• Oasis: Knebworth 1996

    Oasis: Knebworth 1996


    Apparently the height of "cool" Britannia was wearing a jumper which looked like it was knitted by your nan.

  • Red Notice

    Red Notice


    It’s a bit Bond, a bit Raiders, a bit Ocean’s Eleven. It’s utterly disposable, derivative, entirely predictable and knowingly nonsensical, with its A-list trio milking their trademark shticks and screen personas to the max, but you know what...it’s also a lot of undemanding, self-effacing fun. With solid action sequences (a snowbound Soviet prison break is superior to a similar sequence in Black Widow) and star wattage to burn, this is perfect lazy sunday afternoon fodder, which I enjoyed far more than I was supposed to, if you believe the word of snooty film critics.

  • Dune


    Visually striking, thematically rich, emotionally vapid. A feast for the eyes it may be, but Denis Villeneuve's take on the epic SF saga is cold and solemn, with a starry cast who somehow manage to be uniformly drab and lifeless, to the point that I couldn't care less what happened to any of them...least of all lead Timothée Chalamet, who is a complete charisma vacuum. Worth watching for the vast scope and dazzling imagery, but its characters and drama failed to engage me in the slightest. To be honest, I kind of miss the frequent unharnessed lunacy of the derided David Lynch version.

  • The Empty Man

    The Empty Man


    Shot back in 2017 and shelved during a studio merger, this was briefly dumped into U.S. cinemas in the midst of the Covid pandemic, and appears to have ended up on streaming services only here in the UK, with no theatrical or physical release that I'm aware of.
    Given such an unjust treatment is it any wonder David Prior's compelling debut feature has largely been slept on by horror fans? Such an ignominious fate is completely unwarranted as The Empty…

  • Among the Shadows

    Among the Shadows

    A post Brexit, pro EU, zero budget werewolves vs vampires Underworld knock-off. This features a miscast Lindsay Lohan, is shot on an ugly digital format which gives it the crude visual quality of a particularly amateurish YouTube clip and features a plot which fully evaded me after about five minutes - an incoherent mix of political intrigue, dismal detective thriller and crappy creature feature, rendered virtually unwatchable due to incompetent editing and dull direction.
    Experts warned us Brexit would lead to hardship and suffering, but nobody was expecting it to be quite this bad!

  • The Green Knight

    The Green Knight

    Slower than a stoned sloth, terminally dull, visually drab, emotionally stagnant and at least forty minutes too long. David (A Ghost Story) Lowery’s ponderous, tedious, sword & sorcery snoozefest spends forever limping along with zero urgency and little or no incident, then seems to abruptly run out of time and frantically attempts to cram several years worth of dramatic plotting into its final reel, before stumbling towards its ridiculous “is that it?” conclusion.
    Despite a few brief interludes of fantasy imagination…

  • The Suicide Squad

    The Suicide Squad


    Colourful and chaotic. Tonally all over the shop - this Suicide Squad relaunch is gory (and I mean really gory!), garish, anarchic, laugh out loud funny, with several stunning fantasy visuals (one key character's dive into an unlikely pool is literal eye candy). James Gunn returns to his roots to deliver what is essentially a mega-budget Troma movie, and depending on your trash sensibilities, you can take that as a recommendation or not. For me this is DC's best screen adaptation outside of Nolan's Batman series and a big, bombastic, brilliantly bonkers middle finger to Marvel, from a director in perfect symmetry with his source material.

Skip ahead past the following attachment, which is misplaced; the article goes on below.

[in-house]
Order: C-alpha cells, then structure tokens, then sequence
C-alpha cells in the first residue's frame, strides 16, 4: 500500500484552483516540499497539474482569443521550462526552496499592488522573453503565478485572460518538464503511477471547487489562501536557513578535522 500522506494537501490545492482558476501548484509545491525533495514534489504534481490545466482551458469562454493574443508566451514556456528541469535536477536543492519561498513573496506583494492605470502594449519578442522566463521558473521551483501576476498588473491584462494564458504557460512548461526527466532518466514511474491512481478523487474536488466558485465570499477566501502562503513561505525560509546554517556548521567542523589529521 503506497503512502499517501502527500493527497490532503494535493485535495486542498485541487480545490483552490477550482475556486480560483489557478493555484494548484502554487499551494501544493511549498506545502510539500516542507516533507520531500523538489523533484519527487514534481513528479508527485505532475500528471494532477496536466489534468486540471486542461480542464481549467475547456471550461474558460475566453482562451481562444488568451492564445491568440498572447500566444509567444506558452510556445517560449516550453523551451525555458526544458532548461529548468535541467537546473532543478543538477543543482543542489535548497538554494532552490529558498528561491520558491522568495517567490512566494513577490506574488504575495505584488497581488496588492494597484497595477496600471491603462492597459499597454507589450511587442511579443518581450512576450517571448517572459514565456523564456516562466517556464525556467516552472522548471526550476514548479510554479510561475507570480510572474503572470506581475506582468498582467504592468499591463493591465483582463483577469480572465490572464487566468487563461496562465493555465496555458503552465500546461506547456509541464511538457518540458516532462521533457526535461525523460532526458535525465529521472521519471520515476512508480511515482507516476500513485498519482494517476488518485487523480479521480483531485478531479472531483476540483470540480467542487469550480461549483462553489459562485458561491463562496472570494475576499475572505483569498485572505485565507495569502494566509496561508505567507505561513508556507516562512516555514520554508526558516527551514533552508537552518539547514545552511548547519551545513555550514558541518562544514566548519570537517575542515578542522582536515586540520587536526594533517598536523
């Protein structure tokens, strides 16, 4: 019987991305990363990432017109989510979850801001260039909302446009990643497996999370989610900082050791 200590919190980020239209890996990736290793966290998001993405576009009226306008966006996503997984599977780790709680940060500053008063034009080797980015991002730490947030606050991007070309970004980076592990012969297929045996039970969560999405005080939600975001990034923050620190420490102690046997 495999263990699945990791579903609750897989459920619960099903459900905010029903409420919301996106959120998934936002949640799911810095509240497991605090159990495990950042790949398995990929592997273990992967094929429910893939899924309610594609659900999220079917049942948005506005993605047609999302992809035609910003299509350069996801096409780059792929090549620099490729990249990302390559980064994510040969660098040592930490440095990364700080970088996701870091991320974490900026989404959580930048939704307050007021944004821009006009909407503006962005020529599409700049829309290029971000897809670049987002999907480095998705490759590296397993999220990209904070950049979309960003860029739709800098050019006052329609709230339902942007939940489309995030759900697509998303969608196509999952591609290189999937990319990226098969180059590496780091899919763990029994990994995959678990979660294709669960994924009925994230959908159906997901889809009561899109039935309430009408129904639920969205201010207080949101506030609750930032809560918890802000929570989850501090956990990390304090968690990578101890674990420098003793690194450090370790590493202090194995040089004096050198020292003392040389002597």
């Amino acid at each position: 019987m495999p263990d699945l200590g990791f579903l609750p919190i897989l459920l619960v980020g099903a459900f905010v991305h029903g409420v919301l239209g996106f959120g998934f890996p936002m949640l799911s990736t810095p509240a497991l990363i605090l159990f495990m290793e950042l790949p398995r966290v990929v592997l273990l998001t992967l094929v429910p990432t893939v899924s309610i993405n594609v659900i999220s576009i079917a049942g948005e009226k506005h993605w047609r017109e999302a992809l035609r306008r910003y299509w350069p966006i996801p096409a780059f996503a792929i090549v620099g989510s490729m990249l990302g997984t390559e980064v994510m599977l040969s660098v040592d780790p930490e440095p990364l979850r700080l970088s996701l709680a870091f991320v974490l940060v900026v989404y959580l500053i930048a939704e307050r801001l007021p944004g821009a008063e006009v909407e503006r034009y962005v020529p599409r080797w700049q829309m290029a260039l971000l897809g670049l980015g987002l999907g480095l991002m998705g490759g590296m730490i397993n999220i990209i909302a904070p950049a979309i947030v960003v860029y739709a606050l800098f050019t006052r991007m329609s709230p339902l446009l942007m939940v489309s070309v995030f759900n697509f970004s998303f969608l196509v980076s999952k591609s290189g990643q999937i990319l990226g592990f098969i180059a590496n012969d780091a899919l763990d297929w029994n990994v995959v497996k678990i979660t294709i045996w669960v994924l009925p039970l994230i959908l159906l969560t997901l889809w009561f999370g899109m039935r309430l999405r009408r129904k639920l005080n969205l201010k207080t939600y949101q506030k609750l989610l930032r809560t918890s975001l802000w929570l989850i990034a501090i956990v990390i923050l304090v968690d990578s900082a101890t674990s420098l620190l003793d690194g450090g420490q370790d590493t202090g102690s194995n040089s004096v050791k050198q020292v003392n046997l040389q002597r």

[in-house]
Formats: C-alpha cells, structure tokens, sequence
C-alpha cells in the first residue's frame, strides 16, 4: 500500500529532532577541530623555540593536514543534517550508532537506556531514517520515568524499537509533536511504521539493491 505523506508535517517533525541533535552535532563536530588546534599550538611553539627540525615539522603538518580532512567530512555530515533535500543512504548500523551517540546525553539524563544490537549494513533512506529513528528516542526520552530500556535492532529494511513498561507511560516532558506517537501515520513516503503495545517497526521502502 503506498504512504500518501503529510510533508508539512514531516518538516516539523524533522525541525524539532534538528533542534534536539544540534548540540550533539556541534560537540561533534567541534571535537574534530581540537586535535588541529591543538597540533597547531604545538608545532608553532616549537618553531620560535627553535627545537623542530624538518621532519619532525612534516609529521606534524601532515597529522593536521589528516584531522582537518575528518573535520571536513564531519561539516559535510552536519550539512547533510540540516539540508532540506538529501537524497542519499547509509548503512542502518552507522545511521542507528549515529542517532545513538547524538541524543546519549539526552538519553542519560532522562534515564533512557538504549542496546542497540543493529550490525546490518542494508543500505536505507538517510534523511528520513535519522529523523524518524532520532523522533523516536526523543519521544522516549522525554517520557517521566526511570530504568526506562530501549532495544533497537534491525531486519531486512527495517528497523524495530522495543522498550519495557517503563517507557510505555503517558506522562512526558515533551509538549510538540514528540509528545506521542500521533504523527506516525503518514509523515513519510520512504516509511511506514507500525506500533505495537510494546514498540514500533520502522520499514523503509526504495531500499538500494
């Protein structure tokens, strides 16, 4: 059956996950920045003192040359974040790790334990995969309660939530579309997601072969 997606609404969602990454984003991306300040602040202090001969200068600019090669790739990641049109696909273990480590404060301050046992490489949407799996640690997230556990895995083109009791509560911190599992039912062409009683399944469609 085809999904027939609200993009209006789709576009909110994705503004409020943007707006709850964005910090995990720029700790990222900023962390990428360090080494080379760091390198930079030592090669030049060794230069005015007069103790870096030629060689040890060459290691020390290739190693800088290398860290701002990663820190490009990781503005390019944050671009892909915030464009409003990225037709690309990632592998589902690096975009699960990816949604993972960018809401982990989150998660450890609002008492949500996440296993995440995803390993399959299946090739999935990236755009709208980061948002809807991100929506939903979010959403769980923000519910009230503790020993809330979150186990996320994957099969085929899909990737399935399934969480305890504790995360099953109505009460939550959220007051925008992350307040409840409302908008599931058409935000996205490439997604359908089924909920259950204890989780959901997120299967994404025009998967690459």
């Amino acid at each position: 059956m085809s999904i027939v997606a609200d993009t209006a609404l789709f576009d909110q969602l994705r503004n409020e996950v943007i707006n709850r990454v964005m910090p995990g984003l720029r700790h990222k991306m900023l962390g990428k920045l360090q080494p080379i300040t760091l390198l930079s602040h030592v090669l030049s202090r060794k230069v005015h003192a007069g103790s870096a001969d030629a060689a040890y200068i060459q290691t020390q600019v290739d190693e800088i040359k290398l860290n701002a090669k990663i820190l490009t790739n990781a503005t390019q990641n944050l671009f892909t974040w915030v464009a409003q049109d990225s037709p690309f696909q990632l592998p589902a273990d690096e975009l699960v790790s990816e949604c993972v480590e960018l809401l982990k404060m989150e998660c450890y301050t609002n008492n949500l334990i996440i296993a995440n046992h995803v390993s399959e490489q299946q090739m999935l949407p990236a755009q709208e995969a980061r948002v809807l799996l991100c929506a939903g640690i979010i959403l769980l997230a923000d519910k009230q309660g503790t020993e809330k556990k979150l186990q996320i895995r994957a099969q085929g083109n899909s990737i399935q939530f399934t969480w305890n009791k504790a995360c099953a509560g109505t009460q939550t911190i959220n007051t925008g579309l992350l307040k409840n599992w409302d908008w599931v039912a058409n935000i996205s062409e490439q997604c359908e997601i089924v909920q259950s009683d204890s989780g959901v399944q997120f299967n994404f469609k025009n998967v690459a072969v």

• Woodstock 99: Peace, Love, and Rage

    Woodstock 99: Peace, Love, and Rage


    Some men just want to watch the world burn...especially when after enduring three days of warzone conditions they end up having to watch Creed and the fucking Red Hot Chili Peppers!
    Pass the matches...

  • Blood Red Sky

    Blood Red Sky


    Maybe it was my feverish state whilst watching (suffering my first cold in what seems like years - I did get checked for Covid just in case!), but I enjoyed the hell out of this multi-national monster mash. A full-blooded action / horror hybrid, it’s more Biteplan than Flightplan, but embraces the insanity of its terrorism/terror combo with straight-faced zeal and a surprisingly touching maternal back-story. My only real criticism is that this is way too long, otherwise Blood Red Sky could’ve been a minor monstrous classic.

  • A Classic Horror Story

    A Classic Horror Story


    As has already been said this is basically Midsommar on a Cabin In The Woods tangent. Both subscribes to and subverts horror cliches and conventions, whilst maintaining mystery, creepiness and gruesome thrills. It has to be said though, Italian horror no longer does eyeball trauma like in the good old days. Lucio would not be impressed!

  • Jolt



    Kate Beckinsale is my spirit animal in this slick, visually polished, darkly comedic and graphically violent experimental action romp, equally adept at delivering caustic wit and brutal beatings. Total nonsense of course, but with style to burn and hurtling along at rapid 90 minutes it never outstays its welcome.

  • The Legend of McCullough's Mountain

    The Legend of McCullough's Mountain

    Stephen King caused a bit of a Twitter storm this past week when he named H.G.Lewis' boundary-busting Blood Feast as the worst horror film ever made. Whilst Mr King may well be an authority on the genre, let's be honest here, Blood Feast isn't even the worst horror film called Blood Feast! What's perhaps more bizarre was the deluge of deranged replies to Steve from his legions of followers all offering up their own choice(s) of the worst that horror…